Most adults and children feel anxiety at some point in their lives. Unfortunately, the incidence of anxiety has increased over the last decade, and dramatically increased since the pandemic began. Anxiety is evoked by a change in life’s normal patterns or new unexpected events, challenging experiences, watching social media, even pressure from work, school, parents, friends, and family. Children may feel more anxiety because of changes in classrooms, life’s developmental challenges, feeling left out, too much pressure from family or school, and/or confusion about how life is supposed to work as they watch social media and new experiences of life unfold around them.
What is anxiety?
Anxiety can be mild or debilitating. When we are anxious we are overly concerned, our thoughts are more often negative, we compare ourselves to others more frequently, we think about failing, our confidence is low, and/or we worry excessively. Symptoms of anxiety in children will look like:
- Finding it hard to concentrate
- Not sleeping well, nightmares
- Not eating well
- Quick to show angry, irritability, or emotional outbursts
- Constant worry or negative thoughts
- Tense, fidgety
- Fear of being alone
- Worrying about loved ones
- Physical symptoms such as headaches, stomach aches, frequents colds or illnesses
Because anxiety can get in the way of being happy, functioning well in the world, doing well at school, making friends, and our overall psychological health, we need tools to cope with and mitigate anxiety. Teaching children tools for coping is imperative to their life long mental, emotional, and physical health. Expressive writing is one simple, effective, and free tool to lessen anxiety and improve emotional wellness.
What is Expressive Writing?
Expressive writing (EW) is free writing without focusing on grammar, punctuation, or spelling. The writer sits and writes a deep and emotional piece about a personally significant experience, whether it’s is a past or present troubling event, or a topic that is currently concerning for them. The writing can be guided by prompts or simply freely expressing oneself as deeply as possible. Because people typically suppress emotions or focus on the negative they need tools to help with expression. Done correctly, EW can help the writing talk about their feelings and eventually see the positive in the situation.
How does Expressive Writing work?
For years research has shown the expressive writing reduces anxiety in adults and children (it also helps lessen depression). Although it’s not 100% clear how it helps, here are some thoughts about how it works. Expressive writing:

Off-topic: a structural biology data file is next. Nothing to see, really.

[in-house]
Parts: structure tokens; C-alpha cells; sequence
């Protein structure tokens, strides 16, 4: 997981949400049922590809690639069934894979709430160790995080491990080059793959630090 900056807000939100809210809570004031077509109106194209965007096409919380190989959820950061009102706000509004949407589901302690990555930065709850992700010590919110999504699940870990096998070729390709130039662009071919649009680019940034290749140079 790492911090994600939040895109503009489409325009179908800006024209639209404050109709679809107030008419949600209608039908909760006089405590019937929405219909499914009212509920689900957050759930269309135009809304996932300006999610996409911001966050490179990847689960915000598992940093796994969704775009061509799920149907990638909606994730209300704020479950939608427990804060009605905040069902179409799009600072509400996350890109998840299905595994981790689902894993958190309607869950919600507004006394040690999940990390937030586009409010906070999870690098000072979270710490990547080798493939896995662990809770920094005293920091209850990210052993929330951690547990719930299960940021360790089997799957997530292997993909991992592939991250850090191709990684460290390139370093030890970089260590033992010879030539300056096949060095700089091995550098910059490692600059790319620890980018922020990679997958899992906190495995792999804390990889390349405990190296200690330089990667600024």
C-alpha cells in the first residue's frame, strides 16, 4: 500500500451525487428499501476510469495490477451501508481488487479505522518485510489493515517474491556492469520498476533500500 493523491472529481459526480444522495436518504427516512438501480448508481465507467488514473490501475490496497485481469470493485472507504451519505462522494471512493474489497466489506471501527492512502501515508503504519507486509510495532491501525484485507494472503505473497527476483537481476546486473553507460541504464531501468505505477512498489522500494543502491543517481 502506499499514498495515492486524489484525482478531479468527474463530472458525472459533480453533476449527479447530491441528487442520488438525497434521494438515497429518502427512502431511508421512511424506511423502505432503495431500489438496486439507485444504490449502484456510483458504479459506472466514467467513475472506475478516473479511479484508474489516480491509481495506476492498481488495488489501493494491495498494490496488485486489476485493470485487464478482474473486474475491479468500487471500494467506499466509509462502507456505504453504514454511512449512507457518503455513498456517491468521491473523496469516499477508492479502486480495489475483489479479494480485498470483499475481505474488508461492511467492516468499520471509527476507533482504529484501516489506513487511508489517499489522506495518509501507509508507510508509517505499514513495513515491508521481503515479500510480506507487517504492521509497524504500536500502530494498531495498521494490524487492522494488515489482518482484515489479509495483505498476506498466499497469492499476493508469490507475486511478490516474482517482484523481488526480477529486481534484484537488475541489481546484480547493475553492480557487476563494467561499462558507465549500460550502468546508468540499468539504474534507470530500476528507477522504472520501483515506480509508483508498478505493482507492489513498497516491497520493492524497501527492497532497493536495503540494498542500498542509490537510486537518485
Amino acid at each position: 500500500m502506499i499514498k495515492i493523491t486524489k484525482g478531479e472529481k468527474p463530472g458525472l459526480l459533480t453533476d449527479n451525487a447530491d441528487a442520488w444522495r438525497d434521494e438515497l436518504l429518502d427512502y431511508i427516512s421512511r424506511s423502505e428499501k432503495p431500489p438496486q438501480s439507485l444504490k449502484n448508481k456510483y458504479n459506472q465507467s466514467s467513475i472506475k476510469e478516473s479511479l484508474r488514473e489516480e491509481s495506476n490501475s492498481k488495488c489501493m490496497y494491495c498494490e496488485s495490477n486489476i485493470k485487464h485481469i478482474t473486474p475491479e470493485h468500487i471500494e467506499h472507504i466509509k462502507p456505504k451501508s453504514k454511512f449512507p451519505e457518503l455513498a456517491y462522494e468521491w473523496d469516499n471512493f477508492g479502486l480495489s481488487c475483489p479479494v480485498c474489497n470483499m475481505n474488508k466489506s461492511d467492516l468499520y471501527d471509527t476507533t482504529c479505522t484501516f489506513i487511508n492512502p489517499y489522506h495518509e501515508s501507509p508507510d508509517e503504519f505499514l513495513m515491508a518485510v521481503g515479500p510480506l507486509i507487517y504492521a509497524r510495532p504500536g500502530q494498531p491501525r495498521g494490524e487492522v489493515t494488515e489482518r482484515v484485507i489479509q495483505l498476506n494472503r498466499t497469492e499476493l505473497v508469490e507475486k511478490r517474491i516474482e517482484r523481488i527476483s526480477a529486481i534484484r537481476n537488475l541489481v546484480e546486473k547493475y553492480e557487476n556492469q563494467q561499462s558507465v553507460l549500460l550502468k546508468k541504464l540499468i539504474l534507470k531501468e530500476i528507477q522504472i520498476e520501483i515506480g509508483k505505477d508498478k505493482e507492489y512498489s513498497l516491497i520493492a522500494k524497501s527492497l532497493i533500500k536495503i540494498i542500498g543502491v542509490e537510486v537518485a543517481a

- Gives an outlet for emotional expression
- Organizes thoughts
- Helps distance yourself from the situation
- Helps gain control over the situation
- Regulates emotion
- Clears your mind and provides relief
- Creates greater self-awareness and understanding about the situation
It also helps with:
- Increasing feelings of well-being
- Improving happiness
- Improving social relationships
- Increasing self-efficacy
- Improving mental flexibility and ability to handle stress
- Can improve sleep and increase memory
Using Expressive Writing
With all these positive factors, why not try it? It’s free too! One simple and easy format to use yourself, with your children, in a group, or in a classroom is called The Imagine Project. The Imagine Project is a 7-step journaling process that prompts the writer to write about a difficult experience and move into seeing the possibility of that experience, all using the word Imagine to begin every sentence. It’s very simple and set up in a journal format so parents, counselors, nurses, and/or teachers can use it with their children, clients, or students. The journals are downloadable for free at www.theimagineproject.org. There are 4 journals, Kinde, Kids, Teens, and Adults (there are digital versions too). Lessen plans and everything a teacher needs are available on the website www.theimagineproject.org. You can incorporate The Imagine Project into a variety of formats. It can be used once, or over and over again when children/students are faced with difficult life situations that are causing anxiety for them. Teachers benefits from it too when you use it yourself and/or you learn more about your students and give them the opportunity to create camaraderie, empathy, and a sense of community in the classroom. You are also giving them a free and effective lifelong tool to improve their overall emotional wellness.
To get started go to www.theimagineproject.org and download the age appropriate journal for you, your child, client, patient, or students. You will see their outlook on life improve, they will be able to focus better, and their overall emotional wellness will improve.
Good luck and keep Imagining!
Dianne is the founder and CEO of The Imagine Project, Inc., a nonprofit organization that helps children K-12 (and adults) process and heal from difficult life circumstances through expressive writing. Dianne has her Masters in Psychiatric/Mental Health Nursing, has written multiple books, is an international speaker, lives outside of Denver, CO, and has 3 grown children. Learn more about The Imagine Project at www.theimagineproject.org.